Family of ceramacists in northern Lesbos

Where: Mantamados, Lesbos, Greece 🇬🇷

“This is a whistle,” Efthymia picked up a ceramic object in the shape of a bird. “A whistle with a duck.”

“But the most traditional whistle is this…” She set the object down and walked over to another area of her store. “This is the traditional whistle of Lesbos.”

This piece was in the miniature shape of a pot used for watering flowers.

“You put water in the middle, you blow, and it sounds like a bird.” She explained. “[A] toy of the old times.”

I came across Efthymia’s family’s pottery store, Dimitris Stamatis Pottery, on a drive from the main town of Mytilene to Mithimna (Molivos) in northern Lesbos, when I coincidentally parked my rental car in front of the store to take pictures of olive trees and idle tilling farm equipment at a lot next door. Efthymia was outside of her store and we began talking.

“My mother and my father were here [working],” Efthymia responded when I asked how old she was when she learned the craft. “So I was here until one years old,” She gave a big smile and laugh.

“As a child my grandpa showed me how to make animals, showed me how to make some things,” Efthymia continued, sharing more about her upbringing. “My mother showed me how to paint. I painted something as early as five years old.” When we first met she was quick to point out, perhaps with some modesty, that she is a “student” of pottery and that her speciality is painting.

Today, the store & company is run by four Stamatis family members: Her father, Panagiotis, and brother, Dimitris, work on the (potter’s) wheel, her mother, Klio, specializes in painting the pottery, and Efthymia, who throws some pottery and is a painter.

“Me and my mother, we’re painting,” Efthymia spoke as she sifted through some of the ceramics on the shelf. “Everything is hand painted.”

“Everything in this room, and everything in this shop is painted by you or your mother?” I asked her to clarify, and also impressed with the craftmanship.

“Yes,” She responded.

Traditional designs & styles

The store had a blend of traditional and modern ceramic pieces. She pointed to a small collection of pots on the top shelf, most of them with olive vines and olives painted on them.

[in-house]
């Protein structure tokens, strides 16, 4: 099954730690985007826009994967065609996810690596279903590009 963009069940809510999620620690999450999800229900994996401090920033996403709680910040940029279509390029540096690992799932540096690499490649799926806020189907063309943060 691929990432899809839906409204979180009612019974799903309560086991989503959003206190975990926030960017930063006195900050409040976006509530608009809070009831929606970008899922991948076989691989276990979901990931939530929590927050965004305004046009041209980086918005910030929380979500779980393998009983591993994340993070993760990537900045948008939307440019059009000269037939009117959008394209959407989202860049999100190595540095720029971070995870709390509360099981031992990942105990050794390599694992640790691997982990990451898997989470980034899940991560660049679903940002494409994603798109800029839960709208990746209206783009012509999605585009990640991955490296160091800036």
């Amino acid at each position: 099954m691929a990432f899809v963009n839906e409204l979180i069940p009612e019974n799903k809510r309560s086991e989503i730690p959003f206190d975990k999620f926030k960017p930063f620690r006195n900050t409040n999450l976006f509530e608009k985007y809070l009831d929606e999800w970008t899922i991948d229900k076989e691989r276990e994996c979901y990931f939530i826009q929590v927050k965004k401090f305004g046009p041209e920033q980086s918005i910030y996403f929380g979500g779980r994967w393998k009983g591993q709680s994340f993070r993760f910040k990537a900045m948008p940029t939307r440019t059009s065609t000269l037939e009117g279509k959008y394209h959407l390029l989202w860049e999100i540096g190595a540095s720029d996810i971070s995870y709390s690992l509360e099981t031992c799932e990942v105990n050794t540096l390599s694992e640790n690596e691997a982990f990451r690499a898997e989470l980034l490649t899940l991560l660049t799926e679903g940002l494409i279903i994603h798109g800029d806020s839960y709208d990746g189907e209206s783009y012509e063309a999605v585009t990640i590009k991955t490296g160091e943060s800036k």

“The mother [of the groom] gives [the pot] to the woman, to the bride,” She explained the symbolism of the traditional piece. “The big hands [handles] means the couple, and the small handles means the children, to have a lot of children.”

We looked at another collection, these in the shape of ducks. They would have been used to hold liquids such as wine.

“They are traditional items, ceramics, inspired [from] Çanakkale ceramics.” Today Çanakkale is in present day Türkiye. (I made a visit to the community last year) She went on to explain that Greek potters used to live in the area and when they migrated to Lesbos they brought the style to the island. This collection is based on that style and adapted by the family.

“Greek potters were there [Çanakkale],” Efthymia said. “When they came back to Lesbos they bring also their tradition. And we add this tradition with our ideas and inspirations.”

Following tradition

Both of Efthymia’s grandparents, also named Efthymia & Dimitris, were potters and as the story has gone, so is there children, and so is there children.

Efthymia spoke of the traditional roles and how they have adapted a bit over time. She shared, “In the old times the woman paint and the man were making pots on the wheel. Now me I make both. Animals faces by hand. Also painting I like. My mom only painting. My father only on the wheel. It’s better everyone has their own job.”

The family has continued to adhere to another Greek tradition I’ve observed on the island: The grandson having the name of the grandfather and the granddaughter having the name of the grandmother. As such, like her grandfather, her brother’s name is Dimitris, and like her grandmother, her name is Efthymia.

Before parting and continuing my day journey to Molivos, Efthymia asked if I wanted to see her paint. Without hesitation, I said yes. And with a high level of talent and professionalism, in under three minutes, she painted a beautiful pattern on a ceramic cup that her family made.

On the island in Lesbos, in the northern village of Mantamados, exists the Stamatis family, busy at work in their potters shop, Dimitris Stamatis Pottery, making traditional and modern pieces of ceramics, all made and painted by hand.

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